Blockchain to form part of next SEC staff roundtable on proxy process

The US Securities and Exchange Commission is to convene a staff roundtable this autumn to discuss whether its proxy rules should be refined. One topic for consideration will be the role of technology, including blockchain

What has happened?

The US Securities and Exchange Commission (SEC) has announced that it will convene a staff roundtable this autumn to hear from investors, issuers and other market participants about whether its proxy rules should be refined.

What does this mean?

Chairman Jay Clayton has announced that the regulator is seeking comment on the US proxy system in light of changes in markets and technology.

The announcement lists various topics for potential consideration, including the voting process, the retail shareholder participation process, the shareholder proposals process and the role of proxy advisory firms.

Another potential area for review is the role of technology and how it can make the proxy process more efficient.

The regulator also wants to explore the potential benefits that could result changes in technology, such as blockchain.

"For example, [the roundtable will consider] whether technology, such as 'blockchain' or distributed ledger technology, could be used to streamline or create more accountability in the proxy process."

The date, agenda items, and participants of the roundtable will be announced after they are finalised.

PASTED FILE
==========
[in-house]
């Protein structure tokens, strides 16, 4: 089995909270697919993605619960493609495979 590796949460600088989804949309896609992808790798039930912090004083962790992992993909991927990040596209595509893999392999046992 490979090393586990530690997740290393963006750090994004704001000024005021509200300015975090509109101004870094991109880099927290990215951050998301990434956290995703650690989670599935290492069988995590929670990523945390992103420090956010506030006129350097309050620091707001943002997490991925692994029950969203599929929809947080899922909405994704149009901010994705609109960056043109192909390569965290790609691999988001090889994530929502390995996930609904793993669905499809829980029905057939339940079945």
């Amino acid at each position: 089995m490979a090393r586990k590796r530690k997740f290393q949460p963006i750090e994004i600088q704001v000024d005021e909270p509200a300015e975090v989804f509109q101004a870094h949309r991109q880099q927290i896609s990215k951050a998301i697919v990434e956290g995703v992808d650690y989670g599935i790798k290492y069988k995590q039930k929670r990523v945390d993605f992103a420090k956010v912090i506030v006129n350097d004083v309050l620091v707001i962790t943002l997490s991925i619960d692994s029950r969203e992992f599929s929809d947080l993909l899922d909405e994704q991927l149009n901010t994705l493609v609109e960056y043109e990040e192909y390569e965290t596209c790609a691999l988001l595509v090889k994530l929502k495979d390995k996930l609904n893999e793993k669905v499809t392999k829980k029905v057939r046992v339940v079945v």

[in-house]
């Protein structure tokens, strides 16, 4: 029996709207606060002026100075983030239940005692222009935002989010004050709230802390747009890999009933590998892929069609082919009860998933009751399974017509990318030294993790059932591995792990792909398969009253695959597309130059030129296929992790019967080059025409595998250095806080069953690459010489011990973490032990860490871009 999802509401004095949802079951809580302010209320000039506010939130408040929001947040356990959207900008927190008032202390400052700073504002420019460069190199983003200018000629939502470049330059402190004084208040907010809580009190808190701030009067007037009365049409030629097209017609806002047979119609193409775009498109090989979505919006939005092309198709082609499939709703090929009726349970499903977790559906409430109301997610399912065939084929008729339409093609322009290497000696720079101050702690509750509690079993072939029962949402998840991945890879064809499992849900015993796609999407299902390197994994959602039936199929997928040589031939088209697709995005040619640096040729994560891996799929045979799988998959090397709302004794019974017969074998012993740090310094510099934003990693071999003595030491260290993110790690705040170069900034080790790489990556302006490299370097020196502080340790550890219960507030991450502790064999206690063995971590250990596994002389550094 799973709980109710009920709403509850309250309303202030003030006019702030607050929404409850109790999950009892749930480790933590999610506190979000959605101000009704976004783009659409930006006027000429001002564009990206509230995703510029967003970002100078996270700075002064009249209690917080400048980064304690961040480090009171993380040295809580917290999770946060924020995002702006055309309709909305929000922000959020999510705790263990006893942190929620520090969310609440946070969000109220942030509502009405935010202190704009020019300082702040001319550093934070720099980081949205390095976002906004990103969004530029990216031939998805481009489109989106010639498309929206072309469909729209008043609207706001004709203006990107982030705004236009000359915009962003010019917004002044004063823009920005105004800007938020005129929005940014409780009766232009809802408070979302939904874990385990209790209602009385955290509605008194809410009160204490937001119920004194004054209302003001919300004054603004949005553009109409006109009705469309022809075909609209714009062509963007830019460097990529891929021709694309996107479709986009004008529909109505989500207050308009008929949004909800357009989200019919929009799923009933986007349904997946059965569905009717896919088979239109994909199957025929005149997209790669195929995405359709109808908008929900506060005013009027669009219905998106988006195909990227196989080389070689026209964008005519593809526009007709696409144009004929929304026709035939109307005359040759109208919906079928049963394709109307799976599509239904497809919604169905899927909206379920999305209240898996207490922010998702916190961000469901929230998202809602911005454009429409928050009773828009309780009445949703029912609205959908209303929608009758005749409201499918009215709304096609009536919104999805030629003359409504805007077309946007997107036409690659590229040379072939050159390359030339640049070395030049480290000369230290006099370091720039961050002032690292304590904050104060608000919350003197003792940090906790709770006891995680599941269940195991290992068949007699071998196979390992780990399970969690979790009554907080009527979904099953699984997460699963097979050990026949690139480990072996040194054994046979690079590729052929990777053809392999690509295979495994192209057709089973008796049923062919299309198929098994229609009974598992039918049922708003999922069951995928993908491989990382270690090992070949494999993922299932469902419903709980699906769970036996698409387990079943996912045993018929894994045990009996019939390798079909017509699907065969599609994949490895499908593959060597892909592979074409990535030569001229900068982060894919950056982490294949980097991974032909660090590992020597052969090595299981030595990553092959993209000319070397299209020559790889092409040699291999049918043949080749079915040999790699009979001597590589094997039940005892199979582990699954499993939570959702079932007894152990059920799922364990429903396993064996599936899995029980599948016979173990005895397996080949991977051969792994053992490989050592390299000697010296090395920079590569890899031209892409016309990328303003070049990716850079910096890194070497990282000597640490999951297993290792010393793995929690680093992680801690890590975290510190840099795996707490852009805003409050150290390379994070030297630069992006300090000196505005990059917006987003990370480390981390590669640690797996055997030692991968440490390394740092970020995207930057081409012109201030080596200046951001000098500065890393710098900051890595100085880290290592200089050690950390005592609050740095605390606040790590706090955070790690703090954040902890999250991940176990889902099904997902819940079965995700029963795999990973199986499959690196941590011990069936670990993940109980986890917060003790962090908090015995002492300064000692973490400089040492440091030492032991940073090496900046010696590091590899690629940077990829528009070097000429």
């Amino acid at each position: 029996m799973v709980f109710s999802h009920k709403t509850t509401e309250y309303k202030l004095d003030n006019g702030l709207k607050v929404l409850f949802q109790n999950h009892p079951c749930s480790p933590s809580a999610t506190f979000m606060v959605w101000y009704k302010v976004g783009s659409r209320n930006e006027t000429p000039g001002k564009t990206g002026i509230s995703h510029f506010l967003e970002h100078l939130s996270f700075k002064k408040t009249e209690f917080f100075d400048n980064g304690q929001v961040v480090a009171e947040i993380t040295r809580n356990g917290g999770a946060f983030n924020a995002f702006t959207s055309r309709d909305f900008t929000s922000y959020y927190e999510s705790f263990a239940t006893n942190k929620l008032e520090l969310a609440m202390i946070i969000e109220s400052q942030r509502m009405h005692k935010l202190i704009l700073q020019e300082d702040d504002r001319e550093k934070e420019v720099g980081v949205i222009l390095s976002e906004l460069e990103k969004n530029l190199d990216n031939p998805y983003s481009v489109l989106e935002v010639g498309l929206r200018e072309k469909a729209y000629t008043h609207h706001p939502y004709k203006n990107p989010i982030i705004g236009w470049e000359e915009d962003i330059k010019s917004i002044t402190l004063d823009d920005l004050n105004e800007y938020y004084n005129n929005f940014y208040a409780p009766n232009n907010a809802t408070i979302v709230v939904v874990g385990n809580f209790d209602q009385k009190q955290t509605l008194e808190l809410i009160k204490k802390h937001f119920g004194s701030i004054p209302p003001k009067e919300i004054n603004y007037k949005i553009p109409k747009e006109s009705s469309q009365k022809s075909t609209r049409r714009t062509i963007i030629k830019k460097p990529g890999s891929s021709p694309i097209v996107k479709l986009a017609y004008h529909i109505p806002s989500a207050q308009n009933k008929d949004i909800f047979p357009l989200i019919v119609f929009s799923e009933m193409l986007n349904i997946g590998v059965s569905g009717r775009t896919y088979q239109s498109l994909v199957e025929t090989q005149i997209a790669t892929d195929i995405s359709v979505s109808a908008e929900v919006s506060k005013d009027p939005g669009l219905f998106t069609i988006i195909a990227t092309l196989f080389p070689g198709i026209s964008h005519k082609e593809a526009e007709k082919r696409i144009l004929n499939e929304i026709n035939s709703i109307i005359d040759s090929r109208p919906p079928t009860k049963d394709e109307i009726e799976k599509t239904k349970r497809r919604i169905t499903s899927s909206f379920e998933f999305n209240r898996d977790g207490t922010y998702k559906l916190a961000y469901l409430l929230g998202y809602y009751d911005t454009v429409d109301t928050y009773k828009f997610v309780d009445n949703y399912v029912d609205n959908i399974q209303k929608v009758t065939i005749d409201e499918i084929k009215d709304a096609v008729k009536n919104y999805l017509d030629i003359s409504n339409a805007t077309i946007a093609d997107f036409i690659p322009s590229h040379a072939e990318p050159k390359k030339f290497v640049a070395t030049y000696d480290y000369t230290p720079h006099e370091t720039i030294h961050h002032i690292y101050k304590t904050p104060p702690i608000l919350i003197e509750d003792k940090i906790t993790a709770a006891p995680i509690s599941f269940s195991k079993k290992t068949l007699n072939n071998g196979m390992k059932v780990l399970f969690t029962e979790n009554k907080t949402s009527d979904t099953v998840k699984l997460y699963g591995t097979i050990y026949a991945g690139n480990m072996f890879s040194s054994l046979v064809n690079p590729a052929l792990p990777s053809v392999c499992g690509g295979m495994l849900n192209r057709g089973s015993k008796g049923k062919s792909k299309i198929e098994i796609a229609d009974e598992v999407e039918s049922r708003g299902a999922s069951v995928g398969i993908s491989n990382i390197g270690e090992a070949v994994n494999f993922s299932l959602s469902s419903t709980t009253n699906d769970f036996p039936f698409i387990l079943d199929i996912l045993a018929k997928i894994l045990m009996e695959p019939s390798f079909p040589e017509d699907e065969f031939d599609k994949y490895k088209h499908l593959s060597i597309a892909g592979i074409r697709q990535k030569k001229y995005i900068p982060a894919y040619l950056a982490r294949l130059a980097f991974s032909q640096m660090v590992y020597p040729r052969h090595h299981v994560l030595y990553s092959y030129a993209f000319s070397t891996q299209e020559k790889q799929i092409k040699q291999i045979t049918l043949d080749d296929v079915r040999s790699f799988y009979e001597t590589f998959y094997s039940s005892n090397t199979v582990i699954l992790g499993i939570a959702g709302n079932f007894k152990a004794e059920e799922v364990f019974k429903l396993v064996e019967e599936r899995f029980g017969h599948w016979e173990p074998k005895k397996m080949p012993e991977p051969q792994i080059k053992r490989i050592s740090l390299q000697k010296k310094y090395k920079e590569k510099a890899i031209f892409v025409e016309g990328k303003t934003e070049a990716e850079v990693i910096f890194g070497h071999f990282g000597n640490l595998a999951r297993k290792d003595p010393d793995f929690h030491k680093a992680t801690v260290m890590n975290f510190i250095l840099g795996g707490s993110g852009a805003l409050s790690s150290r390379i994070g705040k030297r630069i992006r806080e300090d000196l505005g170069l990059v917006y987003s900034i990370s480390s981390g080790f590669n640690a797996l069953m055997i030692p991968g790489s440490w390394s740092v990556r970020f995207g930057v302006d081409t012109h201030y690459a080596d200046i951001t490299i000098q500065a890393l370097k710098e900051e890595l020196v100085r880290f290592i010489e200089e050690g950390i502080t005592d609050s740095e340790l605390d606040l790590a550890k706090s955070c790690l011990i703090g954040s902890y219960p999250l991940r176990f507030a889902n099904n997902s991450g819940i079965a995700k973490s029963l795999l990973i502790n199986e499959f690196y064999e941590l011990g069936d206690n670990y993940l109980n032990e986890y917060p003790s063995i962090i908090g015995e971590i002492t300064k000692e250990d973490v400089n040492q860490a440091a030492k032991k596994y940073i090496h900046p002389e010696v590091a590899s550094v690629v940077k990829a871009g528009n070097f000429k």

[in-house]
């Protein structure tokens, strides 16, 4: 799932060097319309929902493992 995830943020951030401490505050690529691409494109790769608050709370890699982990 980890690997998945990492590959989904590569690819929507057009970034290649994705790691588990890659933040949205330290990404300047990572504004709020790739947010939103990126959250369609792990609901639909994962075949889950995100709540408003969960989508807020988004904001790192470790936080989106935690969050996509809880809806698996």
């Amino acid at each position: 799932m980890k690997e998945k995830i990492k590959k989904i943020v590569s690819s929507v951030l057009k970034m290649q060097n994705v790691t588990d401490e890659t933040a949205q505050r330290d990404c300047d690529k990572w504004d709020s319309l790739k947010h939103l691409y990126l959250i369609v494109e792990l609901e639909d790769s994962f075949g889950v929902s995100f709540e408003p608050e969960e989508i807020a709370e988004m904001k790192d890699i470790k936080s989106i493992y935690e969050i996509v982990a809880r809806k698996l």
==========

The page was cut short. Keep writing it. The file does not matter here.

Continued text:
"The SEC’s rules governing the proxy process are at the center of investor participation in, and influence over, corporate governance at US public companies," the SEC announcement said.

Since 2010, when the last review took place, there have been many changes in the markets, technology, and how companies operate.

Further, the amount of shareholder engagement has increased sharply since 2010.

Currently, 72% of S&P 500 companies report engagement with shareholders compared to just 6% in 2010.

Additionally, the range of topics subject to shareholder engagement also has gone up.

The public can provide their views on the proxy process through the SEC’s Internet submission form, via email at rule-comments@sec.gov.

Next steps

If you want to take advantage of blockchain's huge potential and disruptive impact, while avoiding falling foul of ever-developing regulatory and legal requirements, visit our Hogan Lovells Engage Blockchain Toolkit.

Contacts
Gregory Lisa
Partner
Washington D.C.
Keywords DLT, SEC
Languages English
Topics Blockchain
Countries United States

 

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